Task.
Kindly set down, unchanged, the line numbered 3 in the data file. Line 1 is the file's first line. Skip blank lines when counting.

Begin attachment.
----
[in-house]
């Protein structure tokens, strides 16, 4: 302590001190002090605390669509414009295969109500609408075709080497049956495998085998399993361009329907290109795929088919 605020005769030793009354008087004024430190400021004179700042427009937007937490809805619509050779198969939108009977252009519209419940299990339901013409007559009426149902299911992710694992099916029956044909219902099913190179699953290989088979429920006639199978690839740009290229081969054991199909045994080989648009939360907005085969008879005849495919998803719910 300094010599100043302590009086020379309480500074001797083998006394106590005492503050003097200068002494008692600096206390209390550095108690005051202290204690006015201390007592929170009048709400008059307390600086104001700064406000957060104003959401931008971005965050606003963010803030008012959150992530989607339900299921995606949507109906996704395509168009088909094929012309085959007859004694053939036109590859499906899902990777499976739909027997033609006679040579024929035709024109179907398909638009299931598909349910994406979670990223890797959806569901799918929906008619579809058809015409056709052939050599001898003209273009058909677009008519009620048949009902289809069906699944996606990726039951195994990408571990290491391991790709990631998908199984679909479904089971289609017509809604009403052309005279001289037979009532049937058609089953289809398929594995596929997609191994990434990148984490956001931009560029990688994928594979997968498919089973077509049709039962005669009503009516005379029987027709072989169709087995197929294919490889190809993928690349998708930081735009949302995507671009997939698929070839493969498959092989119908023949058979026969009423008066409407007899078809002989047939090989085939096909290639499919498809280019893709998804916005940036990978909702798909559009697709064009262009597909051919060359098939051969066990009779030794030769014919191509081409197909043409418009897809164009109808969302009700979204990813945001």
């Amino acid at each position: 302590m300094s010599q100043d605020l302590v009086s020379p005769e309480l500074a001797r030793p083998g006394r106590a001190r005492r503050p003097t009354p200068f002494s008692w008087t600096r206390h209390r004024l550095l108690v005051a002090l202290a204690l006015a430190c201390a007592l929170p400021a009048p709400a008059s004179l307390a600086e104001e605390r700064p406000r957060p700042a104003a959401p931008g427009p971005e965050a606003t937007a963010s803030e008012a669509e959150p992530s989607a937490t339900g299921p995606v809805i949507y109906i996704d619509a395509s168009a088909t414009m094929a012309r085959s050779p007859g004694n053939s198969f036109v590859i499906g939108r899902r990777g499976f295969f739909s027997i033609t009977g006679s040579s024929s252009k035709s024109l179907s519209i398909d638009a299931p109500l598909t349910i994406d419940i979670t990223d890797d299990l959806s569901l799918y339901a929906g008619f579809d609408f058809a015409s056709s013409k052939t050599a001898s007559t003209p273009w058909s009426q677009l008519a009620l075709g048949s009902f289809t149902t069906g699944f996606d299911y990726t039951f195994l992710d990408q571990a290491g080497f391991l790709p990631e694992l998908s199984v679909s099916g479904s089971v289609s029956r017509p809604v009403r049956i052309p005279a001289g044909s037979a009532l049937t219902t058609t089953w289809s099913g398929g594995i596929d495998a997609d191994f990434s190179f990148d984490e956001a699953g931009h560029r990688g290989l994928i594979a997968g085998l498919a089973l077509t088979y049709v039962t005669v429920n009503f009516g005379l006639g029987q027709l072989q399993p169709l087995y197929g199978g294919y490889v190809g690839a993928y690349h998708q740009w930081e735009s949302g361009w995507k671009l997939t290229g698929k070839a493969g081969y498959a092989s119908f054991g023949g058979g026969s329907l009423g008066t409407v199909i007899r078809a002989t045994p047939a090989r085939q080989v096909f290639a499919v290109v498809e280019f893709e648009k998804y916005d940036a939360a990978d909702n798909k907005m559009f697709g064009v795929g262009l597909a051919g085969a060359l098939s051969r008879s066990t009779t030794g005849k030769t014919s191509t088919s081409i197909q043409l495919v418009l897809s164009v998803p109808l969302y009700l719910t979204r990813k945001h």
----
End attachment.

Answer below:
């Amino acid at each position: 302590m300094s010599q100043d605020l302590v009086s020379p005769e309480l500074a001797r030793p083998g006394r106590a001190r005492r503050p003097t009354p200068f002494s008692w008087t600096r206390h209390r004024l550095l108690v005051a002090l202290a204690l006015a430190c201390a007592l929170p400021a009048p709400a008059s004179l307390a600086e104001e605390r700064p406000r957060p700042a104003a959401p931008g427009p971005e965050a606003t937007a963010s803030e008012a669509e959150p992530s989607a937490t339900g299921p995606v809805i949507y109906i996704d619509a395509s168009a088909t414009m094929a012309r085959s050779p007859g004694n053939s198969f036109v590859i499906g939108r899902r990777g499976f295969f739909s027997i033609t009977g006679s040579s024929s252009k035709s024109l179907s519209i398909d638009a299931p109500l598909t349910i994406d419940i979670t990223d890797d299990l959806s569901l799918y339901a929906g008619f579809d609408f058809a015409s056709s013409k052939t050599a001898s007559t003209p273009w058909s009426q677009l008519a009620l075709g048949s009902f289809t149902t069906g699944f996606d299911y990726t039951f195994l992710d990408q571990a290491g080497f391991l790709p990631e694992l998908s199984v679909s099916g479904s089971v289609s029956r017509p809604v009403r049956i052309p005279a001289g044909s037979a009532l049937t219902t058609t089953w289809s099913g398929g594995i596929d495998a997609d191994f990434s190179f990148d984490e956001a699953g931009h560029r990688g290989l994928i594979a997968g085998l498919a089973l077509t088979y049709v039962t005669v429920n009503f009516g005379l006639g029987q027709l072989q399993p169709l087995y197929g199978g294919y490889v190809g690839a993928y690349h998708q740009w930081e735009s949302g361009w995507k671009l997939t290229g698929k070839a493969g081969y498959a092989s119908f054991g023949g058979g026969s329907l009423g008066t409407v199909i007899r078809a002989t045994p047939a090989r085939q080989v096909f290639a499919v290109v498809e280019f893709e648009k998804y916005d940036a939360a990978d909702n798909k907005m559009f697709g064009v795929g262009l597909a051919g085969a060359l098939s051969r008879s066990t009779t030794g005849k030769t014919s191509t088919s081409i197909q043409l495919v418009l897809s164009v998803p109808l969302y009700l719910t979204r990813k945001h």